A Practical Guide to Managing Mental Illness in College

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Hi! My name is Lucie, I’m 21, a junior biology major, and I have anxiety and depression. Managing my mental health has been one of the biggest hurdles in my transition into adulthood. Here’s what I’ve learned so far.


Is therapy for me?

Seeing a therapist for the first time can be scary and daunting. You may feel like you aren’t “sick enough” to seek help, or you’re “too sick.” Therapy is for everyone! You deserve support no matter your stage in life. You can see someone for practically anything, and they will guide you to a level of care that is appropriate for your situation. Don’t worry- if you’re too scared to make that first call, your mom can do it for you ;)

Finding a therapist

Psychology Today has a great tool for locating therapists in your area, just search by zip code. (https://www.psychologytoday.com/us/therapists) Many offices can give your cost and insurance information over the phone, and may be able to offer a free consultation with the therapist, so you can get to know them before the first session.

Since the COVID-19 pandemic, teletherapy and online therapy have become even more popular and accessible. This can make it even easier to fit counseling into your schedule.

It may take more than a few sessions to get used to a new therapist. For my current therapist, we didn’t start making progress until I was seeing her for a few months. I had to develop a relationship with her before we could get into the good stuff. Give your therapist a fair chance; at the same time, don’t be afraid to “break up” with your therapist if you don’t feel like it’s a good fit. Trust yourself! If something doesn’t seem right, bring it up with your therapist and discuss ways to improve the environment. If you still aren’t vibing after a few more sessions, (politely) dump them and try again!

If you are on a parent’s insurance plan, make sure you have a copy of the insurance card (sometimes a picture is enough), and know the policy holder’s date of birth. Often this is the only information you will need to access your mental health benefits. One phone call to your insurance company can give you a lot of information about what your cheapest options are, and which providers are covered by your plan.

If you don’t have insurance, your college may offer a set of free or discounted sessions that are included as part of your tuition. These programs can be more or less flexible depending on the university. For example, when my friend ran out of free sessions, the therapist at her college allowed her to keep coming weekly for a low co-pay. Your academic advisor will be able to give you information on your counseling options at school or recommendations for outside resources.


Your primary care doctor or a psychiatrist (not the same as a therapist) can prescribe medication. Just like finding a therapist, it can take a few tries to find the right medication for you. Work closely with your doctor, don’t forget to refill your prescriptions, ask about generic and low-cost options, and never self-medicate or go “cold turkey.” When your medication or dosage are changing, you may need extra support. When appropriate, let your professors know ahead of time if you will need accommodations.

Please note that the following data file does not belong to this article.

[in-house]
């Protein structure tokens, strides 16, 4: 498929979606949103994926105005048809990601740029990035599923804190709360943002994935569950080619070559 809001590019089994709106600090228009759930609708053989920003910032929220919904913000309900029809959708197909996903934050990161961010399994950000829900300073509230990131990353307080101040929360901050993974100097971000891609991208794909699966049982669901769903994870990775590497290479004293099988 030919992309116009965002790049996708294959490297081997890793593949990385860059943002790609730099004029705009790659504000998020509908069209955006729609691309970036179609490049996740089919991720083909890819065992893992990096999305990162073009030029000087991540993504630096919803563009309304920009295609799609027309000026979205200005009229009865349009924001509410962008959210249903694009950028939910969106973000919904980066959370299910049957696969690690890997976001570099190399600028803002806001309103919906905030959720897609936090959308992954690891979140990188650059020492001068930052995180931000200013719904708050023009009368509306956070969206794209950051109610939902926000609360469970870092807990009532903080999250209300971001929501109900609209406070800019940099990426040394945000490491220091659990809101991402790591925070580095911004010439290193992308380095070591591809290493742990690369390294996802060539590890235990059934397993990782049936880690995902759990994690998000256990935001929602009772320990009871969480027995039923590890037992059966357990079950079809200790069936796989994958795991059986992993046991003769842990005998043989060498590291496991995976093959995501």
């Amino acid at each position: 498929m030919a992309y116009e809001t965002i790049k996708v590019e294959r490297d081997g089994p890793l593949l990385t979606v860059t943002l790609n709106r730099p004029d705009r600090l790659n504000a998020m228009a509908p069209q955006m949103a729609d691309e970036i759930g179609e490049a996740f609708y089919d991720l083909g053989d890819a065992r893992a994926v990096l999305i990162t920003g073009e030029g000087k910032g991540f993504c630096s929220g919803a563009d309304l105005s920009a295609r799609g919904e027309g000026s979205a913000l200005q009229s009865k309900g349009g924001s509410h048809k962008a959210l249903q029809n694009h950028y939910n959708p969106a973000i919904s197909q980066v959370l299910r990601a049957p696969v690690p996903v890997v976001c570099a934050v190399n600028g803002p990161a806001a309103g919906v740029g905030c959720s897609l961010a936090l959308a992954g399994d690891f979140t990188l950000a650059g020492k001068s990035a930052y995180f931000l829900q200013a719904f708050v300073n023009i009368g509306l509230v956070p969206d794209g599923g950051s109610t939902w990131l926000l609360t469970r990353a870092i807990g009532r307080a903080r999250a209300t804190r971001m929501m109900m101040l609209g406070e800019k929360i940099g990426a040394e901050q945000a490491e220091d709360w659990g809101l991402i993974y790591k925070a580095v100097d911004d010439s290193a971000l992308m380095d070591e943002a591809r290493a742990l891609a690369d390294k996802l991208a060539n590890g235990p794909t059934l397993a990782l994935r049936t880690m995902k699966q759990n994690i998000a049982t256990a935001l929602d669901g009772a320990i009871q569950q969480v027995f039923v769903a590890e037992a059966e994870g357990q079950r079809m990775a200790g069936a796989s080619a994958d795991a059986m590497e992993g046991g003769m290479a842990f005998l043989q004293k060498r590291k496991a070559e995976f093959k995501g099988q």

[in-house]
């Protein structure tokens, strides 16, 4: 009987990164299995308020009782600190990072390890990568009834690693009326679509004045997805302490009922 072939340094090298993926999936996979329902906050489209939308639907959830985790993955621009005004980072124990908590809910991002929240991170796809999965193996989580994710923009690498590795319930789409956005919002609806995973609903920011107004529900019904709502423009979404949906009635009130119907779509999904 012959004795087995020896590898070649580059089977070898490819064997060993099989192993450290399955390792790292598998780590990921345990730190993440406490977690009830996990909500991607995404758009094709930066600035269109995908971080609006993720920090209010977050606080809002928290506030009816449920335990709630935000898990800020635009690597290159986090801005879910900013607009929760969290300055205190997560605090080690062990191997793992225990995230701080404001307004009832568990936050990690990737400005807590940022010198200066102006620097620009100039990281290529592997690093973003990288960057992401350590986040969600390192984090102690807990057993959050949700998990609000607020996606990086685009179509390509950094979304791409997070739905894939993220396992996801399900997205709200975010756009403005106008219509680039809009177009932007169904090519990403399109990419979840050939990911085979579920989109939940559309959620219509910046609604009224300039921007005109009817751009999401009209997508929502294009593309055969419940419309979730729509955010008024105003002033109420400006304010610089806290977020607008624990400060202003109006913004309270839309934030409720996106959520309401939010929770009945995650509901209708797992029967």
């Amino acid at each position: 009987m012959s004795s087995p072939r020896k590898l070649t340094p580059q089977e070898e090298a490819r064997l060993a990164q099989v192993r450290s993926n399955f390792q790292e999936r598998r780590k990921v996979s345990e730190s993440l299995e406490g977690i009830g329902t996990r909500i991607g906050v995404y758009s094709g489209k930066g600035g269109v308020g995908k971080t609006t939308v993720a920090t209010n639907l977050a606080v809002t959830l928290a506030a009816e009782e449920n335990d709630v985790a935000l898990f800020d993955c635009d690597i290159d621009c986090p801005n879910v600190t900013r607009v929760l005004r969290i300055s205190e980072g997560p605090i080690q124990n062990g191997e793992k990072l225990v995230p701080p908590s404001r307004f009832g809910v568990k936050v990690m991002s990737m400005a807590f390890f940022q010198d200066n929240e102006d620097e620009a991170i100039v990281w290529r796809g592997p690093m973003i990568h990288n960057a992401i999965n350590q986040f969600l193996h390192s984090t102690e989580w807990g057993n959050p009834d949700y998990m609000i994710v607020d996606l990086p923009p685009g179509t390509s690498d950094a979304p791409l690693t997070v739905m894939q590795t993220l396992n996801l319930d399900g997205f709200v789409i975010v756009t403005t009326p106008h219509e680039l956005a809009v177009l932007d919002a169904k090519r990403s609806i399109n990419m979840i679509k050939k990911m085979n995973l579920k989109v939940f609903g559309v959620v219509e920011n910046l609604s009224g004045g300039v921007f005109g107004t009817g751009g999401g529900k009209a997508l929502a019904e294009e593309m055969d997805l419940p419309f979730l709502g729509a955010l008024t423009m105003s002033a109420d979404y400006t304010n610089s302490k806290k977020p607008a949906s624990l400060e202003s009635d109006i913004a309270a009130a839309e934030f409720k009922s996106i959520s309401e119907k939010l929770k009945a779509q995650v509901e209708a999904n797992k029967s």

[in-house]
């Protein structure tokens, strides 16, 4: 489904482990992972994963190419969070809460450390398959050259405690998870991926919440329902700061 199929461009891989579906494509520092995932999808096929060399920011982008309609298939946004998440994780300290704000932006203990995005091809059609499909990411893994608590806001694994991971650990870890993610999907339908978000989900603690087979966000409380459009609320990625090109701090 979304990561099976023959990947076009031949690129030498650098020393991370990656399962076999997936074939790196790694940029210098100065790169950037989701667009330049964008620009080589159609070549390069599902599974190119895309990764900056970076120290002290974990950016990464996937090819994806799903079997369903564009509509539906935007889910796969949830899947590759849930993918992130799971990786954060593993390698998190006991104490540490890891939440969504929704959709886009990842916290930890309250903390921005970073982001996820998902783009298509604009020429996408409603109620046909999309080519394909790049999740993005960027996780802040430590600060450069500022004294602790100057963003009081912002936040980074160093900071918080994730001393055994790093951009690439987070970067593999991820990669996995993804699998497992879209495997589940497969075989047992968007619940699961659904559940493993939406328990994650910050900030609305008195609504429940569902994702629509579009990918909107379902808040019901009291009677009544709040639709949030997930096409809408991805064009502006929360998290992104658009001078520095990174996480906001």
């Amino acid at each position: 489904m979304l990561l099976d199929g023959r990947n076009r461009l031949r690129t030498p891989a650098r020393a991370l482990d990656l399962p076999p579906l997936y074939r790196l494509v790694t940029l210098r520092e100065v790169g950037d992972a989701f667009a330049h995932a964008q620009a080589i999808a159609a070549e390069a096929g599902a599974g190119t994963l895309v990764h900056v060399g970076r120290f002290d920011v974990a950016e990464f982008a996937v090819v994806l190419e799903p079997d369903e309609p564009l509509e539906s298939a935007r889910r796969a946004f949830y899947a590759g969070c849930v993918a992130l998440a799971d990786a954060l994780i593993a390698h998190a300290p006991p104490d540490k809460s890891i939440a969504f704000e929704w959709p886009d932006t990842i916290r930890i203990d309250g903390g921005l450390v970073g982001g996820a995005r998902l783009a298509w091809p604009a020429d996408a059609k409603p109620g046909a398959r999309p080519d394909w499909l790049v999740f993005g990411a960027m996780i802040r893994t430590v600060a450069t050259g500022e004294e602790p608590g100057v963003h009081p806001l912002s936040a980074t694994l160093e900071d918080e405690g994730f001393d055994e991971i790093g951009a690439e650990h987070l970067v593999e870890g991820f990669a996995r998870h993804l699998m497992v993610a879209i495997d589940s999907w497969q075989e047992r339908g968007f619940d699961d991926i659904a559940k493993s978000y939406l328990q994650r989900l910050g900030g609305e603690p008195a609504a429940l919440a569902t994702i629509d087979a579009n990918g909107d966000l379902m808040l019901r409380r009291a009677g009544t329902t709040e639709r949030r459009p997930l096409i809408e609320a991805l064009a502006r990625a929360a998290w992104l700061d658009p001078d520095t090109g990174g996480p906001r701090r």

Self-help and self-care

Some extra preparation and thought can make your self-care sessions more intentional and effective. These habits take time to develop, and can feel awkward in the beginning. Set a specific time in your schedule to attend to your self-care, and treat it like an appointment or a class that you can’t miss! If you can’t think of anything to do, explore YouTube and your library for self-help and self-care practices. Breathing and mindfulness exercises are a great place to start.

Your pace is perfect

For me, my mental health is like a three credit class! So I take this into account when I’m arranging my work and school schedule for the semester. My ideal pace is a little slower than most students, but I know that my brain and my grades will thank me for taking things at my own pace!

Prepare for hard times ahead of time!

When you know a week or event is going to be particularly stressful, plan ahead to give yourself plenty of time and self-care for before and after. For example, I make my therapy visits a priority during final’s week, and give myself plenty of alone-time penciled in around holidays.

Talk to your university’s accessibility office

If you have a diagnosis of a mental illness or learning disability, make sure to bring documentation to your university’s accessibility office. This documentation is key to getting accommodations from your professors. Often it cannot be applied retroactively, so get it to them as soon as possible, even if you don’t think you need it right now.

What about emergencies?

If you or someone you know is in a mental health crisis, don’t hesitate to seek help immediately. Save emergency numbers into your phone so you can easily access them. You can access text (https://www.crisistextline.org/) and talk hotlines 24/7 (https://suicidepreventionlifeline.org/). And your area may even have a “warm line” for non-emergency mental health crises. (Find a warmline in your state: https://screening.mhanational.org/content/need-talk-someone-warmlines).

Don’t hesitate to call 911 or visit your nearest emergency room, even if it doesn’t feel like a true emergency. Your RAs, professors, and academic advisors can also be useful in a pinch.

Serious talk: you can do this

Yes, you. You have already made it so far, and done so many hard things. I’m so proud of you! You are capable of so much more than you know. Be kind to yourself, and keep communicating your needs. There will be ups and downs and days that kick your ass. But I promise, you can do this.

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Written by Lucie Sullivan on Sep 21, 2020